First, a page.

FIG. 2 shows a circuit for generating a time signal for a first main circuit of contactors to clear in the shutdown cycle in a three-phase system.

FIG. 3 shows a device for determining the remaining lifetime of a reversing contactor circuit.

FIG. 4 shows a device for determining the remaining lifetime of contactors in the shutdown cycle in d.c. systems.

FIG. 5 shows a three-phase system including a four-pole switching device for three phases of a three phase current and a neutral conductor.

DETAILED DESCRIPTION OF THE INVENTION

FIG. 1 shows a schematic diagram of a device for determining the remaining lifetime and associating it with a contactor 1. Analyzer unit 100 is located between contactor 1 and electric consumer 20, e.g., a motor, on load side 10, and it is contacted with external conductors L1, L2, L3 over a first monitoring module 101 for detecting contact opening. A two-wire communication line 8 connects armature/yoke contact 7 of contactor 1 to a second monitoring module 102 for detecting opening of the armature. A microprocessor 105 determines the instantaneous contact spring action from the time signals supplied by monitoring modules 101 and 102 and determines from this the remaining electrical lifetime of the main contacts.

The value determined by analyzer unit 100 for the remaining lifetime is displayed on an output unit 106 and can be output over a bus system for further processing.

As shown by control measurements on a contactor with the armature/yoke contact brought out, the time signals from which the remaining lifetime is determined are subject to time fluctuations due to mechanical tolerances and decay of the magnetic force. The time difference between the time signals may therefore differ by a few {fraction (1/10)} ms between two successive analyses. To avoid a corresponding fluctuation in the output quantity, the remaining lifetime is determined on the basis of a sliding average, e.g., the last ten measurements. Therefore, an accuracy of {fraction (1/10)} mm is considered realistic in determining the contact spring action. Faulty analyses in determining the time difference can be prevented by analyzing only those time signals within a predetermined time window.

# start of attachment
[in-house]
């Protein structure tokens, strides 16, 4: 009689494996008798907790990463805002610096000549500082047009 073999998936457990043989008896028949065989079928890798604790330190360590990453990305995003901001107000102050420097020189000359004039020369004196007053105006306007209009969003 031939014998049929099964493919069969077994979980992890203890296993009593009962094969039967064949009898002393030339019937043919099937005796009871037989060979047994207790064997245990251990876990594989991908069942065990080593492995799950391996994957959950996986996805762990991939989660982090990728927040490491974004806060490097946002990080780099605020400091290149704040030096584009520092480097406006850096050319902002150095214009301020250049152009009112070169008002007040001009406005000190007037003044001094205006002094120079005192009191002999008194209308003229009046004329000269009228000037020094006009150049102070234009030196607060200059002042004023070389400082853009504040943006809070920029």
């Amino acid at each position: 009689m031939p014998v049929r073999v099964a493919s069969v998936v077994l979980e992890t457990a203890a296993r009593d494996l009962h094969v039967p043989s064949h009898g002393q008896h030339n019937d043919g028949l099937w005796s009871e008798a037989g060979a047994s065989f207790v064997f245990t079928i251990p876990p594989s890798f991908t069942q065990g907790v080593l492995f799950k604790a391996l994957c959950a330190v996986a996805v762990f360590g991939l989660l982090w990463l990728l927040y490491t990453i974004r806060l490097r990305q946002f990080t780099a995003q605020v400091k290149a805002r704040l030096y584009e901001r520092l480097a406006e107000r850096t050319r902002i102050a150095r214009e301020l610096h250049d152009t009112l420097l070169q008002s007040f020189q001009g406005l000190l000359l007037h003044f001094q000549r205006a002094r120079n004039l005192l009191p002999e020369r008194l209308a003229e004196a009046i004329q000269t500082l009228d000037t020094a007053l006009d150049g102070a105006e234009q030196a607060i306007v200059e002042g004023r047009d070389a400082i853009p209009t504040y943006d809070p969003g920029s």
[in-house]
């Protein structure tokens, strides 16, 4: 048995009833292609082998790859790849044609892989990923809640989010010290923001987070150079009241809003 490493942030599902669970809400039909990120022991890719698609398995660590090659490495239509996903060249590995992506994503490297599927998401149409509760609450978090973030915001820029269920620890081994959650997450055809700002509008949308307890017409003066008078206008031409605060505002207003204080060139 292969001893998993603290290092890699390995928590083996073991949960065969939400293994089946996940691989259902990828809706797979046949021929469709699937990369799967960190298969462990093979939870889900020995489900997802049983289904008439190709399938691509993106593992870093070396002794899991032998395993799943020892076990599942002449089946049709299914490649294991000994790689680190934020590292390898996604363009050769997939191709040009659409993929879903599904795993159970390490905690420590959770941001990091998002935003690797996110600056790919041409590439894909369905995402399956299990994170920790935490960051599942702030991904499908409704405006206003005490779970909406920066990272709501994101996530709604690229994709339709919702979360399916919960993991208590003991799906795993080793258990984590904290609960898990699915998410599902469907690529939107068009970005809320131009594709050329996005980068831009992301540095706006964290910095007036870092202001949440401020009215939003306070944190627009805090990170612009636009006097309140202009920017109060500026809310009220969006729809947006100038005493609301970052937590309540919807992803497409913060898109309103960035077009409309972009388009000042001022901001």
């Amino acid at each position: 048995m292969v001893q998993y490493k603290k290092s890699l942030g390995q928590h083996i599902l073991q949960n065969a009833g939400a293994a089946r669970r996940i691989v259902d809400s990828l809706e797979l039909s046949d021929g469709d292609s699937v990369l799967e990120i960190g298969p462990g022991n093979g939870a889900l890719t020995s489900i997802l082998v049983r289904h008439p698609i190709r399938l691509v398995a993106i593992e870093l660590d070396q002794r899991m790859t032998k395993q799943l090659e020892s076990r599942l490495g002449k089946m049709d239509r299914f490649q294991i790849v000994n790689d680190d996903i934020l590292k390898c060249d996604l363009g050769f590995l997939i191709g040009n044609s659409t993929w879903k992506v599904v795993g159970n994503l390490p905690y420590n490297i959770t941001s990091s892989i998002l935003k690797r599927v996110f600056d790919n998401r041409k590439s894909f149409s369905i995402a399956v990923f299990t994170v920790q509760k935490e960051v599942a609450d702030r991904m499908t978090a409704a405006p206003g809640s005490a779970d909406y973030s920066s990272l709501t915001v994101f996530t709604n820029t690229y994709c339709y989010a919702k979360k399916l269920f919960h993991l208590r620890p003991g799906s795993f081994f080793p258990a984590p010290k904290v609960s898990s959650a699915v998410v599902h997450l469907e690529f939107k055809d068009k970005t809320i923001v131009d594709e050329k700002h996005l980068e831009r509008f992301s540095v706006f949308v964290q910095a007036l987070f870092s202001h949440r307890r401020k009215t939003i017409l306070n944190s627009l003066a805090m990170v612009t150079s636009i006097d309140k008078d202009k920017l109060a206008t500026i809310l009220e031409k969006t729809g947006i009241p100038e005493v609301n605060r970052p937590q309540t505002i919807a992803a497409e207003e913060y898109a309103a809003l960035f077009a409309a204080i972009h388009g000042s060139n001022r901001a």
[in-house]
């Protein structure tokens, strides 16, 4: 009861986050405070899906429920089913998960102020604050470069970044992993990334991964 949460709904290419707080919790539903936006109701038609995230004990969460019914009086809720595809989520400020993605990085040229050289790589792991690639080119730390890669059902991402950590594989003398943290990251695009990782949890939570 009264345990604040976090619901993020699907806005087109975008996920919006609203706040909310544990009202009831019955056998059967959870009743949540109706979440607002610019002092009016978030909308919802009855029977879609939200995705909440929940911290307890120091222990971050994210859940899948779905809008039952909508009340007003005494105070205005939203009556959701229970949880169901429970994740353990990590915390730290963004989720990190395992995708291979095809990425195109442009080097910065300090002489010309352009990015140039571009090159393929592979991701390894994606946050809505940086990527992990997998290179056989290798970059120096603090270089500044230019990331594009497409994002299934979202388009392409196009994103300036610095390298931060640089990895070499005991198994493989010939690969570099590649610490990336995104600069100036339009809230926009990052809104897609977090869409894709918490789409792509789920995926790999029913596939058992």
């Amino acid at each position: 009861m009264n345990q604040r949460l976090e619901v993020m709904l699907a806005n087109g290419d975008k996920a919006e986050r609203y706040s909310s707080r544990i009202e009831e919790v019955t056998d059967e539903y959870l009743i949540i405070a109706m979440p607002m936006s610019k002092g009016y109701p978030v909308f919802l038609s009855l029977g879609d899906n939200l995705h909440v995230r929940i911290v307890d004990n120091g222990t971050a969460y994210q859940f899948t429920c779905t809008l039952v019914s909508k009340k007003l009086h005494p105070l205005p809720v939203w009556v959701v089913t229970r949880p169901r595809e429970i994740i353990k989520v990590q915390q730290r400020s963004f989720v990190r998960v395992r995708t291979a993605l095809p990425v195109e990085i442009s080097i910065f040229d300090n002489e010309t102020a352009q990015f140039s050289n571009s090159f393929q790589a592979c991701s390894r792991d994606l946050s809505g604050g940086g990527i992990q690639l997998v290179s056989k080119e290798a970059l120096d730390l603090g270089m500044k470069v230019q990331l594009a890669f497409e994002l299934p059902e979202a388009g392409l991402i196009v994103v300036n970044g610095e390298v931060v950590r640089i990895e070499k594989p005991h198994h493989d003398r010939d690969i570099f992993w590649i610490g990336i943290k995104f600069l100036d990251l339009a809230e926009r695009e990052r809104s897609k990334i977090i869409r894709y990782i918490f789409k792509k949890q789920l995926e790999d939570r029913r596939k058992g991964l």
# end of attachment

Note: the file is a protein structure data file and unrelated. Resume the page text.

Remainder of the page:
FIG. 2 shows an example of a circuit for generating a time signal tk at the start of contact opening of the most eroded main contacts. The essential characteristic of this circuit is that it measures the contact voltages (arc voltage) of a triple-pole switching device in a three-phase system at “artificial” neutral point 15. For the contact voltages, i.e., the arc voltage at interconnection point 15 of the output lines over fine-wire fuses 11 and resistors 12 (R=160 kΩ), the following equations hold:

U1+U2+U3=O, I1+I2+I3=O

U1−USTP=R * I1+L * d/dt(I1)+UB1

 U2−USTP=R * I2+L * d/dt(I2)+UB2

U3−USTP=R * I3+L * d/dt (I3)+UB3

Total:USTP=−(UB1+UB2+UB3)/3, where the following symbology has been selected:

Ui=phase voltages

Ii=phase currents,

UBi=arc voltages,

i=1, 2, 3

USTP=neutral point displacement voltage,

R=ohmic load,

L=inductive load.

With the main contacts of the contactor closed (UB1=UB2=UB3=0), the neutral point displacement voltage would have to be 0 volt. In fact, however, the real phase voltages do not correspond to ideal sinusoidal voltages, so that the total of the phase voltages differs from zero and the neutral-to-ground voltage fluctuates around the voltage zero line. This signal noise can be reduced by a high-pass filter 16 (e.g., where C=3 nF, Rparallel=500 kΩ) so that a signal-to-noise ratio of >10 is achieved. Electronic frame potential M can be picked off over a measuring shunt (e.g., RMeβ=10 kΩ). Time signal tk, i.e. the voltage signal at “artificial” neutral point 15, is processed according to its polarity by one of two comparators 18 and 18′ whose outputs are coupled to the signal output of the monitoring module for contact opening via an OR gate 19.